Most Traders Get This Wrong

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I want you to think of a great party you’ve been to… all your best friends are there. Your favourite music is playing. And you’re enjoying a drink.

Now, answer this: When’s the perfect time to go home?

For many of us, picking the ideal time to leave is next to impossible. Sometimes you leave too early and miss the best part. Other times you stay too long and pay the price the next day. Getting it just right can be a hard tightrope to walk.

The Goldilocks principle says the best result is between two extremes. The trick is to strike a balance. It’s about finding a point that maximises your benefit and minimises your downside.

Well, that’s the theory. How do you manage this in real-time? I’ll answer this in a minute. But first, I have an email to show you:

“I’ve only been subscribing to Motion Trader for six months, so I realise it’s early days in terms of results, but I was wondering about when to sell at a profit.

“I understand exit stops. But, for example, I bought Austal Ltd [ASX:ASB] at $2.38 a share, and as of today, have clocked up a tidy 63% profit.

“How will I know I should sell or hold such a stock?”

Member, David

This is an excellent question. Choosing when to sell is a key trading decision. And just like your favourite party, knowing when to “call it a night” can be tricky.

You see, many traders eagerly lock in small or moderate gains. They never hang around long enough for a stock to really get going. And they’ll often miss the best part of the trend.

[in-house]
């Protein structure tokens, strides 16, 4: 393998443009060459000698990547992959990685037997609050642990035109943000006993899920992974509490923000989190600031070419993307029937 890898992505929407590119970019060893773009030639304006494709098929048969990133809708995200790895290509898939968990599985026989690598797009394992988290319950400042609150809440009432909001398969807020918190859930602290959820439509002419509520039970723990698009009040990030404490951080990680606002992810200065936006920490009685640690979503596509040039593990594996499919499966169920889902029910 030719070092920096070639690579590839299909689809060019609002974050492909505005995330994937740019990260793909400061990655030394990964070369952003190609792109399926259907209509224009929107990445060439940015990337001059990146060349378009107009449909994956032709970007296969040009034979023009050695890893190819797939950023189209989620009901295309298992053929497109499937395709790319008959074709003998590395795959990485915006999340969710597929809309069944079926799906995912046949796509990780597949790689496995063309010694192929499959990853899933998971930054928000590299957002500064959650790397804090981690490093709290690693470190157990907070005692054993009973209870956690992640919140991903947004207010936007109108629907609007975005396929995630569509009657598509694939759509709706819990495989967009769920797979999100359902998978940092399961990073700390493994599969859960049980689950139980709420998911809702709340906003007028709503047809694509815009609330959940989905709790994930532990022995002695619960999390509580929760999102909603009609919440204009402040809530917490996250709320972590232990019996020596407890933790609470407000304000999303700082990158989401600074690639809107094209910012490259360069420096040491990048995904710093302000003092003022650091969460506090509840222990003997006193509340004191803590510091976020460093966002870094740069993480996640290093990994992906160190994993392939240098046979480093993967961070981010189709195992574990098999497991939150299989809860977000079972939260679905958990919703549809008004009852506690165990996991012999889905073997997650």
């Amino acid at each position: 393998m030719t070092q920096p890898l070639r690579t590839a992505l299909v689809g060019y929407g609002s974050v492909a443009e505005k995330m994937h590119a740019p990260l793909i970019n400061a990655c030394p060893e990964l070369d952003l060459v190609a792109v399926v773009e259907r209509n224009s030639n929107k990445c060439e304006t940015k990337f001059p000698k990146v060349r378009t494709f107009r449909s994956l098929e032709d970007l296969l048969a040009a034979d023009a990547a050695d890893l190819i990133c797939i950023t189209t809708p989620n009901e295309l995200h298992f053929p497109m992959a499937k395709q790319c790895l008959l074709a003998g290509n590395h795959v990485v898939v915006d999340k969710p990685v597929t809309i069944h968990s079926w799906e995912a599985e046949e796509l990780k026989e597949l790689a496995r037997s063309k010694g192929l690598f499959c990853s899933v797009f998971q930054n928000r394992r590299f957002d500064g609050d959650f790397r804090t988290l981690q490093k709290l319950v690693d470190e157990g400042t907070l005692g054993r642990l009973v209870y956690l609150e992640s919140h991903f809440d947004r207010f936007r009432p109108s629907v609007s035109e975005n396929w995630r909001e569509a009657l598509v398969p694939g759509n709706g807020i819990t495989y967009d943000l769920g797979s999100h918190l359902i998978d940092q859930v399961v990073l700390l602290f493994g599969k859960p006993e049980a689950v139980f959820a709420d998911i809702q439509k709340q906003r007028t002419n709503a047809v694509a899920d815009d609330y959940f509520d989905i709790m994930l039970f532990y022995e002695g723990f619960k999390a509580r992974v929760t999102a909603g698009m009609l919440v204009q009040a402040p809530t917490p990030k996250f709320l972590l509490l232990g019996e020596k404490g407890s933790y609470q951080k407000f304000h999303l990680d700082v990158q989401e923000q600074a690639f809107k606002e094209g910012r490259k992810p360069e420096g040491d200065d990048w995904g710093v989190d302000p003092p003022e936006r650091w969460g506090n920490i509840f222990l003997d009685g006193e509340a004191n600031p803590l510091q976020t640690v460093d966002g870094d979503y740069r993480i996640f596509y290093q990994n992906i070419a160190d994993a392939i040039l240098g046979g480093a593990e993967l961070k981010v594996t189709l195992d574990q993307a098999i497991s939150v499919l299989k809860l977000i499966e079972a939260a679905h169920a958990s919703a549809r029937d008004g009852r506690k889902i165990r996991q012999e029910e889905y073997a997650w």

Others hold onto a great trade too long. These people stay on well after a stock reaches a high and begins to fall. I’ve seen many traders give back big gains this way.

So what’s the solution?

Well, let’s look at this from David’s perspective… apart from buying, what’s he done to get this far?

The answer is simple… he’s done what I believe every trader should do — resisted the urge to bank a profit. You see, no one knows how far a trend will go. Some run a short distance, while others rise hundreds of percent. Just a few big trends could really boost your returns.

The trick is to know when to eventually sell. And this is where my strategy for selling comes in. It’s called a trailing stop. The aim of this strategy is to maximise your upside, while minimising the risk of holding on too long.

Here’s an example of what I mean:

This is the chart for Jumbo Interactive. I gave this buy signal to members of my trading service. I also own shares myself. Now, look closely at the red line below the share price. This is the trailing stop. It helps ensure you don’t stay in a trade too long. The party is over when the shares touch this level. (Since filming, I’ve exited my position in JIN. My finial exit price was $18.29 on 11/12/19, locking in a gain of 550%)

People sometimes tell me that the trailing stop is always late to sell. And they’re right. A trailing stop won’t get you out at the top. And that’s okay. I believe it’s better to sell a bit late than way too early. The reason my holding is up around 622% is because I’ve been prepared to sell late. I also resisted the temptation of taking a smaller profit along the way.

Many traders sell too early and miss the best gains. Others ride a stock all the way up — and then all the way back down. Finding the right time to sell is one of the hardest acts in trading. But there is a solution. Jumbo shows what’s possible when you pair a big trend with a suitable exit strategy. It’s the best way I know to leave the party in the Goldilocks zone.

So that’s all for this week. If you liked this video, or even if you didn’t, scroll down and leave me a comment, or maybe a thumbs up. Also, if you’re watching this anywhere other than my website then head over and have a look.

So until next time, I’m Jason McIntosh, and let’s find some trends this week.

Meet Jason

I'm Jason McIntosh, the creator of Motion Trader. My career began in 1991 on the trading floor at Bankers Trust. Nowadays, I trade my own systems from home in Sydney. 
Motion Trader is for investors who value robust analysis, data driven entry and exit signals, commentary, and education. I use engineered algorithms to identify when to buy and sell ASX stocks. No biases or guesswork, just data driven signals.